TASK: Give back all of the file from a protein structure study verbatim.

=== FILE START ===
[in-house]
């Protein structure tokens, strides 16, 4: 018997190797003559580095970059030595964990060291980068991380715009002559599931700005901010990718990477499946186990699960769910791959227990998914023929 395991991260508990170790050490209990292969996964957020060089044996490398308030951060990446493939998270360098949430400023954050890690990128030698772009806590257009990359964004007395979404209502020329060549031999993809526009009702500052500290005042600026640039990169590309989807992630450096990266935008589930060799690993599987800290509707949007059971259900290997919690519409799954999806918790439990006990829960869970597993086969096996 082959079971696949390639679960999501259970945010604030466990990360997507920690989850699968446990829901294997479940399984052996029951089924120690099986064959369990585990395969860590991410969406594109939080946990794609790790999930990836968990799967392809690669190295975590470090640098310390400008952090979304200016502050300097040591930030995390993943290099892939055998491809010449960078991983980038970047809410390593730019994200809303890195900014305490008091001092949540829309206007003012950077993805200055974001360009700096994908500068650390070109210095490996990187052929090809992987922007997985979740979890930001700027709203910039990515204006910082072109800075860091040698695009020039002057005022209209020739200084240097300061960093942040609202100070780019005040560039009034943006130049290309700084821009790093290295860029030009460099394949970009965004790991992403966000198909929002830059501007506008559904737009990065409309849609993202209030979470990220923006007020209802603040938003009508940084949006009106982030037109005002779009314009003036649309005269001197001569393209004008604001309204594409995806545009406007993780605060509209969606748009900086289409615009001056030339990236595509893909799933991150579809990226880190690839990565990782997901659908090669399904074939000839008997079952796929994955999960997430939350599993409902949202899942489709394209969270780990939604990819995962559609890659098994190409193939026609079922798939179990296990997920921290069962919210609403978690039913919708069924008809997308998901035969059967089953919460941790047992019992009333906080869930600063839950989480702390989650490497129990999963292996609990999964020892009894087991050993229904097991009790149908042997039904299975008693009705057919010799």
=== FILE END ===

[in-house]
């Protein structure tokens, strides 16, 4: 018997190797003559580095970059030595964990060291980068991380715009002559599931700005901010990718990477499946186990699960769910791959227990998914023929 395991991260508990170790050490209990292969996964957020060089044996490398308030951060990446493939998270360098949430400023954050890690990128030698772009806590257009990359964004007395979404209502020329060549031999993809526009009702500052500290005042600026640039990169590309989807992630450096990266935008589930060799690993599987800290509707949007059971259900290997919690519409799954999806918790439990006990829960869970597993086969096996 082959079971696949390639679960999501259970945010604030466990990360997507920690989850699968446990829901294997479940399984052996029951089924120690099986064959369990585990395969860590991410969406594109939080946990794609790790999930990836968990799967392809690669190295975590470090640098310390400008952090979304200016502050300097040591930030995390993943290099892939055998491809010449960078991983980038970047809410390593730019994200809303890195900014305490008091001092949540829309206007003012950077993805200055974001360009700096994908500068650390070109210095490996990187052929090809992987922007997985979740979890930001700027709203910039990515204006910082072109800075860091040698695009020039002057005022209209020739200084240097300061960093942040609202100070780019005040560039009034943006130049290309700084821009790093290295860029030009460099394949970009965004790991992403966000198909929002830059501007506008559904737009990065409309849609993202209030979470990220923006007020209802603040938003009508940084949006009106982030037109005002779009314009003036649309005269001197001569393209004008604001309204594409995806545009406007993780605060509209969606748009900086289409615009001056030339990236595509893909799933991150579809990226880190690839990565990782997901659908090669399904074939000839008997079952796929994955999960997430939350599993409902949202899942489709394209969270780990939604990819995962559609890659098994190409193939026609079922798939179990296990997920921290069962919210609403978690039913919708069924008809997308998901035969059967089953919460941790047992019992009333906080869930600063839950989480702390989650490497129990999963292996609990999964020892009894087991050993229904097991009790149908042997039904299975008693009705057919010799």